In our callback, this is where we might possibly do some fetching, but for now let’s have handleClick manipulate our DOM. Now we need to do a couple things here, we need to make our window VISIBLE so we’ll achieve this by changing the style on our window using the CSS property display and it’s values none and block. Since we also have access to our window, this is where we need to add a second event listener on our close button to achieve a full “toggle” affect on our window.

function handleClick(event) {
const modal = document.querySelector(".modal")
const closeBtn = document.querySelector(".close")
modal.style.display = "block";
closeBtn.addEventListener("click", () => {
modal.style.display = "none";
})
}

Where exactly am I grabbing these elements from??? Let take a look at a simple HTML version of our window. Our pop-up will consist of two layers. I’ll be referring to the first layer as “the back layer” and it’s optional and for style purposes. It’s going to act as a transition between our app content and the newly made window. The back layer will essentially act like this:

The second layer is where your window will actually live and holds all information you want visible. The basic skeleton of your window should look something like this. I’ve also included a span tag in order for us to be able to get out of our window that we can call upon in our function!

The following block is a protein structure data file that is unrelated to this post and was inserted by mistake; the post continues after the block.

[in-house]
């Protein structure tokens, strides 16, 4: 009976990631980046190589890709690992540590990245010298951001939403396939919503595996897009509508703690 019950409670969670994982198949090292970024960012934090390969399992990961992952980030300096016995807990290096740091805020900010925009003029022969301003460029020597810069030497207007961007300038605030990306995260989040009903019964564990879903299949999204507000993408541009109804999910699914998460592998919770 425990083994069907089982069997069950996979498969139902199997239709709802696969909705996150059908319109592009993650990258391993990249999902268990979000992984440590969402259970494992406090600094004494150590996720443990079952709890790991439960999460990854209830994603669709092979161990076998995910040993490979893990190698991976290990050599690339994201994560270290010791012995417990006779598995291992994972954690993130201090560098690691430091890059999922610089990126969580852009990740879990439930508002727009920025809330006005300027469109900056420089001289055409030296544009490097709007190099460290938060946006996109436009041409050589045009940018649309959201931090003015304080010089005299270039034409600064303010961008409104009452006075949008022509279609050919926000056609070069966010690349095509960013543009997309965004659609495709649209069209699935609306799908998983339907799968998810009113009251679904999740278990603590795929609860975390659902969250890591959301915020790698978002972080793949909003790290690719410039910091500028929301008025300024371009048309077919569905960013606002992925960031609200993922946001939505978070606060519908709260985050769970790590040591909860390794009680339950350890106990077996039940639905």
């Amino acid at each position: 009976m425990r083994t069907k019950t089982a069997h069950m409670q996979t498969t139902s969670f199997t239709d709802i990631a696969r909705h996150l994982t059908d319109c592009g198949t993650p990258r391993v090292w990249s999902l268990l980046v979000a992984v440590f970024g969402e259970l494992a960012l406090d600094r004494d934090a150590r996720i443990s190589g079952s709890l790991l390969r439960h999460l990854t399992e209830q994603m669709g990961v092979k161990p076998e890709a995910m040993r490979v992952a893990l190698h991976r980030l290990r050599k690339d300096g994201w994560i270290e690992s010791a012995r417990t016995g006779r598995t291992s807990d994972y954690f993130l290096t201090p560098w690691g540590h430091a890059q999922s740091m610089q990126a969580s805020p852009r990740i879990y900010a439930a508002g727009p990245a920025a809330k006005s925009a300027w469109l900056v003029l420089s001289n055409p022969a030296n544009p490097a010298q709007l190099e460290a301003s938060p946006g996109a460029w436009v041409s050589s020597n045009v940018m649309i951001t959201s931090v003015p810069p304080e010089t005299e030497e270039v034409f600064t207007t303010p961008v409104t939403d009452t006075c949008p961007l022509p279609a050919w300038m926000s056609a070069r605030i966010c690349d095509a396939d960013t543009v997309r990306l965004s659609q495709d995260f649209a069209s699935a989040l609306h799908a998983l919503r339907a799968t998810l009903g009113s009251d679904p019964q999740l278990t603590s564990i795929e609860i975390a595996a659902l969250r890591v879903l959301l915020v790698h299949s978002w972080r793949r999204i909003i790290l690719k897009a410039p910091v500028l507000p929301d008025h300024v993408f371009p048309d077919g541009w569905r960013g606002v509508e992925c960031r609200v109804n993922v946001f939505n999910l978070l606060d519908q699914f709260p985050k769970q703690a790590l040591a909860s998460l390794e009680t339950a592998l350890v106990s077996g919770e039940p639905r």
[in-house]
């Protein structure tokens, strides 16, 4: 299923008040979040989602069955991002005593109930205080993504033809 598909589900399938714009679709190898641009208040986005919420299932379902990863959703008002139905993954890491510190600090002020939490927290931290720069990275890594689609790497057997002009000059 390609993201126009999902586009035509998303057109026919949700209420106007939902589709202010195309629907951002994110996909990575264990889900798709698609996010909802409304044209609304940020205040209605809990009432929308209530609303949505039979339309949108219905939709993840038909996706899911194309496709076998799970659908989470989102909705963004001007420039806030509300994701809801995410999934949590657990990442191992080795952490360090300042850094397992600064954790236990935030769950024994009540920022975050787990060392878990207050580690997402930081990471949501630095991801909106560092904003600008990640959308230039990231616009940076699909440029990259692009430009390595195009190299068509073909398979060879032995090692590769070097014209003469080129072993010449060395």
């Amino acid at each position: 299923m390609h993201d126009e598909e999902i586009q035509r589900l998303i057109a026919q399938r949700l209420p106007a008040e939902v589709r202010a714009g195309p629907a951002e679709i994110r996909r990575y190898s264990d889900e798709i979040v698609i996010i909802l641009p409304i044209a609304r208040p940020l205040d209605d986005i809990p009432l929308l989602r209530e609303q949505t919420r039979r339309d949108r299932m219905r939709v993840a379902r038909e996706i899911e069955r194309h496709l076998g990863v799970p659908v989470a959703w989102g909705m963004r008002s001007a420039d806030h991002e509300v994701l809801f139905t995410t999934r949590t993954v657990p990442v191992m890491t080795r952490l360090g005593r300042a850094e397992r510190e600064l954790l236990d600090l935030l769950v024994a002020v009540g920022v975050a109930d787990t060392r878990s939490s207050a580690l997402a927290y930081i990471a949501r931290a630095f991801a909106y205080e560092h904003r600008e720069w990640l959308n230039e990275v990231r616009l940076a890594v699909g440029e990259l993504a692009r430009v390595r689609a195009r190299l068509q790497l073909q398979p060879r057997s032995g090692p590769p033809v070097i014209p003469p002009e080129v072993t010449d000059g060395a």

<div class="modal">
<div class="modal_content">
<span class="close">&times;</span>
<p>I'm A Pop Up!!!</p>
</div>
</div>

Finally, let’s jazz up our window with some CSS so that our JS functions can actually have something to toggle. In our first layer, the key things we want to add a display set to none, a position of fixed(this tells your pop up content to fix itself according to THIS particular window), a transparent color (users need to see the previous content unless you don’t want them too?), and a z-index (the order in which elements are stacked and is subject to change) of 1.

.modal {
display: none;
position: fixed;
z-index: 1;
background-color: rgba(0, 0, 0, 0.25);
}

As for our content layer, the most important property we need to add is a position of absolute. Since the closest positioned element to our window is our first layer (considering you opted for it), it positions itself according to it!

.modal_content {
background-color: white;
position: absolute;
}

The result should work something like my example below!

React ⚛︎